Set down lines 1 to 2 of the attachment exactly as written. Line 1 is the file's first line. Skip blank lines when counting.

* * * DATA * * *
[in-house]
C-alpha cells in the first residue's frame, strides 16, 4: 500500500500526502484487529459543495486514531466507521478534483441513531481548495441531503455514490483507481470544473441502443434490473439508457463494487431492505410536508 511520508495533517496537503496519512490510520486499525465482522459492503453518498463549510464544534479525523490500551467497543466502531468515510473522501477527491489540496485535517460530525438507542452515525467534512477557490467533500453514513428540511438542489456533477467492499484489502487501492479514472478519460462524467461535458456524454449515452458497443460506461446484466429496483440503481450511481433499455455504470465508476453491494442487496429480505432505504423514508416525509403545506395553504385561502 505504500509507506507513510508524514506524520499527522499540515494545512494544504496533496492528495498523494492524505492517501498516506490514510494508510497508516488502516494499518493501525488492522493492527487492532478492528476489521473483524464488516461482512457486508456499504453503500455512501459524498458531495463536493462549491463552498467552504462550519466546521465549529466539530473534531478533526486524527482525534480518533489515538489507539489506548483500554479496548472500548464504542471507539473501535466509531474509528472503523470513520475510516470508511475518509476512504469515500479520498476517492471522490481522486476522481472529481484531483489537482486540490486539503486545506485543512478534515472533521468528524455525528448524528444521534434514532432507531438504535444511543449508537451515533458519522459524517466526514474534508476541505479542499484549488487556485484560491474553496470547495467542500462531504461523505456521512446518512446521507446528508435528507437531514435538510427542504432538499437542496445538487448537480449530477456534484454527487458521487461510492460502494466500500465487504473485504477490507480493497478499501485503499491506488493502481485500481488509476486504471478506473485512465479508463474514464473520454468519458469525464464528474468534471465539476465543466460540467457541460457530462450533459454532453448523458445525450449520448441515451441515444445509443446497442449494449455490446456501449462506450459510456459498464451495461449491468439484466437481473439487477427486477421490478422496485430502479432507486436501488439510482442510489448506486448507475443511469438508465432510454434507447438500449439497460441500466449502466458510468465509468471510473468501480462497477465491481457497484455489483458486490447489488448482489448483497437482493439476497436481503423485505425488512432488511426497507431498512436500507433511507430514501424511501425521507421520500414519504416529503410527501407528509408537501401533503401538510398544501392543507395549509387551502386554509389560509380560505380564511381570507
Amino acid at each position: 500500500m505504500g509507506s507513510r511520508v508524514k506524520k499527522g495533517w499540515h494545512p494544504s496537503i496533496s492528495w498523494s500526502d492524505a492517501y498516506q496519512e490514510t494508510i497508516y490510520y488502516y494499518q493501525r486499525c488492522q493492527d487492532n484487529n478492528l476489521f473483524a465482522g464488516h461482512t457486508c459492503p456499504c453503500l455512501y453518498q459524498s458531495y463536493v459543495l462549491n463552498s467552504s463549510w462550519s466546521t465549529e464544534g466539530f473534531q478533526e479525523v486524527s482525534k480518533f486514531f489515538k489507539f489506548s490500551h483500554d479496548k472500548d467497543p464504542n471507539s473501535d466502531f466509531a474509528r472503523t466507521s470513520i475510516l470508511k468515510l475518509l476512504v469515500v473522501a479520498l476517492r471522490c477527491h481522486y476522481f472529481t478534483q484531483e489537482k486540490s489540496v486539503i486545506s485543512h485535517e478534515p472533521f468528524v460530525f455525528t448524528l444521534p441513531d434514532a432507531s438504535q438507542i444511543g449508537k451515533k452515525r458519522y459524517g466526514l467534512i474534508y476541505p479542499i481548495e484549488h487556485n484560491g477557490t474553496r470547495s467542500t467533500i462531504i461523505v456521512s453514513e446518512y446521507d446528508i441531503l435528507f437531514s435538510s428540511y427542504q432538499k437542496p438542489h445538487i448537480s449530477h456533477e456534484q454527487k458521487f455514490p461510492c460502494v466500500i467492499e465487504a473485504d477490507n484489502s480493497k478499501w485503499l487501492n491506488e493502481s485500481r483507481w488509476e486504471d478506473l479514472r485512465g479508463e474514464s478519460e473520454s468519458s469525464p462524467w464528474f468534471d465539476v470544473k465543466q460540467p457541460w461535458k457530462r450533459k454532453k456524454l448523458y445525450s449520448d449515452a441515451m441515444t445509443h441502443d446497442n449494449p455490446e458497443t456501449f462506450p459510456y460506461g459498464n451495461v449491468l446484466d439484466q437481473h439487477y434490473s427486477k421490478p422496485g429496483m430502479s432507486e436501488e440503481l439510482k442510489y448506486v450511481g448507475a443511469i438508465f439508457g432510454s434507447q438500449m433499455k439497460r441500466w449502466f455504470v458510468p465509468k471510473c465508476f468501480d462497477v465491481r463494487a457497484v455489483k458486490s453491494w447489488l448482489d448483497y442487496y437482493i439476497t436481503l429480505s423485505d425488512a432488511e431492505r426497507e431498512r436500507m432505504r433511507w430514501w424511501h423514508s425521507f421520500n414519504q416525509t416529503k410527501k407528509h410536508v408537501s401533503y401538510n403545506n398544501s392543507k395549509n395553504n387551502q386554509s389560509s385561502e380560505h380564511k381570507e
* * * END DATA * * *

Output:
[in-house]
C-alpha cells in the first residue's frame, strides 16, 4: 500500500500526502484487529459543495486514531466507521478534483441513531481548495441531503455514490483507481470544473441502443434490473439508457463494487431492505410536508 511520508495533517496537503496519512490510520486499525465482522459492503453518498463549510464544534479525523490500551467497543466502531468515510473522501477527491489540496485535517460530525438507542452515525467534512477557490467533500453514513428540511438542489456533477467492499484489502487501492479514472478519460462524467461535458456524454449515452458497443460506461446484466429496483440503481450511481433499455455504470465508476453491494442487496429480505432505504423514508416525509403545506395553504385561502 505504500509507506507513510508524514506524520499527522499540515494545512494544504496533496492528495498523494492524505492517501498516506490514510494508510497508516488502516494499518493501525488492522493492527487492532478492528476489521473483524464488516461482512457486508456499504453503500455512501459524498458531495463536493462549491463552498467552504462550519466546521465549529466539530473534531478533526486524527482525534480518533489515538489507539489506548483500554479496548472500548464504542471507539473501535466509531474509528472503523470513520475510516470508511475518509476512504469515500479520498476517492471522490481522486476522481472529481484531483489537482486540490486539503486545506485543512478534515472533521468528524455525528448524528444521534434514532432507531438504535444511543449508537451515533458519522459524517466526514474534508476541505479542499484549488487556485484560491474553496470547495467542500462531504461523505456521512446518512446521507446528508435528507437531514435538510427542504432538499437542496445538487448537480449530477456534484454527487458521487461510492460502494466500500465487504473485504477490507480493497478499501485503499491506488493502481485500481488509476486504471478506473485512465479508463474514464473520454468519458469525464464528474468534471465539476465543466460540467457541460457530462450533459454532453448523458445525450449520448441515451441515444445509443446497442449494449455490446456501449462506450459510456459498464451495461449491468439484466437481473439487477427486477421490478422496485430502479432507486436501488439510482442510489448506486448507475443511469438508465432510454434507447438500449439497460441500466449502466458510468465509468471510473468501480462497477465491481457497484455489483458486490447489488448482489448483497437482493439476497436481503423485505425488512432488511426497507431498512436500507433511507430514501424511501425521507421520500414519504416529503410527501407528509408537501401533503401538510398544501392543507395549509387551502386554509389560509380560505380564511381570507